Alaminos is undeniably a growing trade, commercial and educational center of Western Pangasinan. Owing to its strategic location and with the presence of the world-famous Hundred Islands National Park, and with its abundant natural resources, the municipality is one of the growth centers in Region I. With such inherent strengths, traders and businessmen continue to come to Alaminos. Investments propelled the economic development of the town.
Alaminos used to be a part of Bolinao which was one of the nine towns in the northernmost part of Zambales. A certain Suyang led a group of Zambals in search for a greener pasture. The group journeyed north from the mountains of Zambales, their native land. Eventually, they came upon a shoreline and decided to settle there. Fishing became their main source of livelihood. They named their settlement after their leader—Suyang.
Suyang (already existing as a barrio of Bolinao as residents have known), located on a large mountain base, was reestablished by Don Gaspar Montoya, Don Nicolas de San Jose, Don Domingo de Guzman, Don Nicolas Purificacion and others. It was a beautiful plain which offered a beautiful panorama surrounded by enchanting forests interposed alternately in its verdant fields. The barrio rose approximately to a height of some 15 or 20 meters above sea level.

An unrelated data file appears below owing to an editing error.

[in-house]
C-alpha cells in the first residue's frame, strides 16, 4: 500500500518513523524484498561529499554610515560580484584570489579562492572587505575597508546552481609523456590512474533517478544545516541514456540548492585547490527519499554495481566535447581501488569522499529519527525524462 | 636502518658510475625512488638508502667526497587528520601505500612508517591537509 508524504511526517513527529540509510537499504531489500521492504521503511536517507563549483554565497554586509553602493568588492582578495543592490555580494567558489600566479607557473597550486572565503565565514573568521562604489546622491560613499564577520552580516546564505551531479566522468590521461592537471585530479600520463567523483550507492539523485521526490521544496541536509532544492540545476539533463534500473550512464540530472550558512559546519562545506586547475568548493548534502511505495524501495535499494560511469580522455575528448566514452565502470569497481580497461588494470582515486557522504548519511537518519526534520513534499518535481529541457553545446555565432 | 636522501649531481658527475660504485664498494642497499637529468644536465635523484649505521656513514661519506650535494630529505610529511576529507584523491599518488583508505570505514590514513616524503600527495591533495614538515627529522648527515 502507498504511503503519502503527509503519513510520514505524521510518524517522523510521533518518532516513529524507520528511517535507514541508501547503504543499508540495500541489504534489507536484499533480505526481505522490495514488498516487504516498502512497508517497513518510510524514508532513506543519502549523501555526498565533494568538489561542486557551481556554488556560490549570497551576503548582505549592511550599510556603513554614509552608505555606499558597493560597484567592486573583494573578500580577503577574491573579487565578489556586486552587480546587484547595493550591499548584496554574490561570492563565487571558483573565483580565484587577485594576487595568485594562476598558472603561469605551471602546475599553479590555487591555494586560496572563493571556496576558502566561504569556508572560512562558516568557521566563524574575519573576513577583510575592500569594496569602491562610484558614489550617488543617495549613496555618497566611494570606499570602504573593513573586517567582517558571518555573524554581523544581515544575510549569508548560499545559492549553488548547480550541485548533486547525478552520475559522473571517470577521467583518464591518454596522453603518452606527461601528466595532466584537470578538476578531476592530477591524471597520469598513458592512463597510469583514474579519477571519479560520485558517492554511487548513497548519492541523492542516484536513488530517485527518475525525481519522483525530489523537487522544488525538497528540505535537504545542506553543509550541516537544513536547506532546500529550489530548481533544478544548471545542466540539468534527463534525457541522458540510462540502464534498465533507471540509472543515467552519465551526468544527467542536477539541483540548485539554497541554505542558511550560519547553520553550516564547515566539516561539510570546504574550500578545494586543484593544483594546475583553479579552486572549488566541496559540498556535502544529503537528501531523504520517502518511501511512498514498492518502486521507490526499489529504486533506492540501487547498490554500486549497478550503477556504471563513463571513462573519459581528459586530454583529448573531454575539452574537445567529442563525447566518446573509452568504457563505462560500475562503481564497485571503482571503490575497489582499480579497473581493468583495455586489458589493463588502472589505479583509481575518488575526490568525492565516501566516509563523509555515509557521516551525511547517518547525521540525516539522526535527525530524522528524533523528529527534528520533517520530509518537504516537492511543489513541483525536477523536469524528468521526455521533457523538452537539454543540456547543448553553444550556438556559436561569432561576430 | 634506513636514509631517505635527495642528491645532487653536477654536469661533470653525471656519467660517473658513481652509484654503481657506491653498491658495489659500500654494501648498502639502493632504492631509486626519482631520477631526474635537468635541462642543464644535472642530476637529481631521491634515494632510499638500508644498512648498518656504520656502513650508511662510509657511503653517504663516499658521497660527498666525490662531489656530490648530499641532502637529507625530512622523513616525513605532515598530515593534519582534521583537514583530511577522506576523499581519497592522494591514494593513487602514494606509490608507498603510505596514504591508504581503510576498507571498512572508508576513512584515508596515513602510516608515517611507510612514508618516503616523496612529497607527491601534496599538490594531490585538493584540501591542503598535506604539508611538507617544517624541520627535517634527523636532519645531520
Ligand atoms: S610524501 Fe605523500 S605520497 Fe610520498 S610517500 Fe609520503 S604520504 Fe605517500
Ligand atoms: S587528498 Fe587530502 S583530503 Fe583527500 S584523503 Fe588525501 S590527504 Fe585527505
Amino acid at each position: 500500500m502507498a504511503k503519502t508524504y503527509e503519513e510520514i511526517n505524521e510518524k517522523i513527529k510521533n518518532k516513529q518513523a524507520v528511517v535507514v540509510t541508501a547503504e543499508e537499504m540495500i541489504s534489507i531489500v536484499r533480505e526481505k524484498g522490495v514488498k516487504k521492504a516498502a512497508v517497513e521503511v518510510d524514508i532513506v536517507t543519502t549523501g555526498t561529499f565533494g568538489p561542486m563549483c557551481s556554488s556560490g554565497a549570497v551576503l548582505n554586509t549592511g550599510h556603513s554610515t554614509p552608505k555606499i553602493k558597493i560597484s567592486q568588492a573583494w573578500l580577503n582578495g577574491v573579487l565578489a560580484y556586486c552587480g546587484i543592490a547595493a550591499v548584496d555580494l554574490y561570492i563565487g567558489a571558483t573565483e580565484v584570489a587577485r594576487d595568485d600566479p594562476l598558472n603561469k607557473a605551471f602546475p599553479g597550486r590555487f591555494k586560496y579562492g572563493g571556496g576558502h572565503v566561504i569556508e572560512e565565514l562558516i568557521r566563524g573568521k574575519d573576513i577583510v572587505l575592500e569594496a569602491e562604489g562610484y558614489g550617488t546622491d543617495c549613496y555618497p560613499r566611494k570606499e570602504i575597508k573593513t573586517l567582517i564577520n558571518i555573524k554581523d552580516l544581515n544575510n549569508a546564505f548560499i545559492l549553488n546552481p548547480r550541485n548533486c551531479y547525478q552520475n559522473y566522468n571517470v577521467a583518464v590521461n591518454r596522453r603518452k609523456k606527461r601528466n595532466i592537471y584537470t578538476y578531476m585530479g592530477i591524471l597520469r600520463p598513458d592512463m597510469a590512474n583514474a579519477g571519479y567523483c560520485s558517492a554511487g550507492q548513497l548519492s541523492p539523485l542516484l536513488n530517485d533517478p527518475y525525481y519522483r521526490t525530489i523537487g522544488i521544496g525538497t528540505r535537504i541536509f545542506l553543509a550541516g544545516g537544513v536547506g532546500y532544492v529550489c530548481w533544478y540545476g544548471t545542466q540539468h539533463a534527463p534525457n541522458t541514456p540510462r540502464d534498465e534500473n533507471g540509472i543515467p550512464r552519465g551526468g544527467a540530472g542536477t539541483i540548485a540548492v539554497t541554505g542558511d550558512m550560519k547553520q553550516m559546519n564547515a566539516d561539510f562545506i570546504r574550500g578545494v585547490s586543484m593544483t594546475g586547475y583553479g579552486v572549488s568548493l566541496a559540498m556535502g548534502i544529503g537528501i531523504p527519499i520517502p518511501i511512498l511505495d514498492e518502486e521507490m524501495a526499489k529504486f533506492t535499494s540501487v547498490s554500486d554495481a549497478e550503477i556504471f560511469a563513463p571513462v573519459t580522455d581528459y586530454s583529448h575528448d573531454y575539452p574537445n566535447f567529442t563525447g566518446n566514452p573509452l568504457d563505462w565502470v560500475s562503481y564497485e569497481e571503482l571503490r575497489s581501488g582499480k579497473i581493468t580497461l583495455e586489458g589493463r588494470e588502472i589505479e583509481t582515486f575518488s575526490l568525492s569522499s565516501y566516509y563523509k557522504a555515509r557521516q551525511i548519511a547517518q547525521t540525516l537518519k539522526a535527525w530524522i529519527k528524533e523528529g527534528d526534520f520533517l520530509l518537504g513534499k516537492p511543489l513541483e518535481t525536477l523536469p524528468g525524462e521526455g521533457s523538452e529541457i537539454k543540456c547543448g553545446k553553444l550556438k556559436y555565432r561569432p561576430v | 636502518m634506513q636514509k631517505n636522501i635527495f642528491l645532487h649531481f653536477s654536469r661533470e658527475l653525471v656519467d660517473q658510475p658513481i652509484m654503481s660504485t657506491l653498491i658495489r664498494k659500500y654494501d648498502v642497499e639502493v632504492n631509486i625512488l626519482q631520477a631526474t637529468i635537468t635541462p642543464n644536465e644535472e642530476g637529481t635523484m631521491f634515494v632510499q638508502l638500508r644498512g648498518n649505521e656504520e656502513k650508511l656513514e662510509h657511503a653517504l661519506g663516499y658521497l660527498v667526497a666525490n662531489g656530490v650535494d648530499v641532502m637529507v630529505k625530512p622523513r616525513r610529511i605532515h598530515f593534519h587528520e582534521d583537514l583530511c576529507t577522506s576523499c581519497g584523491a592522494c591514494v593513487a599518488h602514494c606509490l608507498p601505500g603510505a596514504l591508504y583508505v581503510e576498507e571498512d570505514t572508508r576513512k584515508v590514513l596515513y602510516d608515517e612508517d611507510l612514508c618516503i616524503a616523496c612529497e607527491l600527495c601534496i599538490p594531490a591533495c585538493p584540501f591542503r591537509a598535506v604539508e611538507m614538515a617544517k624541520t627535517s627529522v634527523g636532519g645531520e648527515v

In 1735, the people of Barrio Suyang built their church, convent and a tribunal house. They subscribed voluntarily for the acquisition of the image of the Patriarch St. Joseph as patron of the barrio. At first, the settlers considered their new home a paradise. Aside from the bounty that the sea brought them, the place commands a panoramic view of Capurwapurwan and Cabaruyan Islands (Hundred Islands and Anda, respectively).
Unfortunately, after a brief period of time, the settlers found the place not suited for habitation. Typhoons frequented the area, continuous pestilence of their livestock was observed which give them a notion that this was caused by evil spirits. These events made the settlers decide to look for another place to occupy.
It was in 1737 that the transfer of the said barrio took place. The people brought along with them, the image of Patriarch St. Joseph (their patron saint), together with all the furnishings and fixtures of the church, the town hall, private houses and other buildings. The new site was named Casborran (perhaps pertaining to the plants that robustly abound in the area) by the inhabitants.
The barrio was located on a high level site approximately one meter above sealevel. The place has a clayey soil and with no irrigation facilities. The water from the wells was brackish and was unfit for drinking.
In 1744, a delegate of the Superior Government of the Philippines made a visit to Barrio Casboran. The inhabitants therein took the opportunity of presenting a petition to convert the barrio into an independent town. It was, however, in 1747 when the petition was approved converting the same into a town independent from its mother town, Bolinao.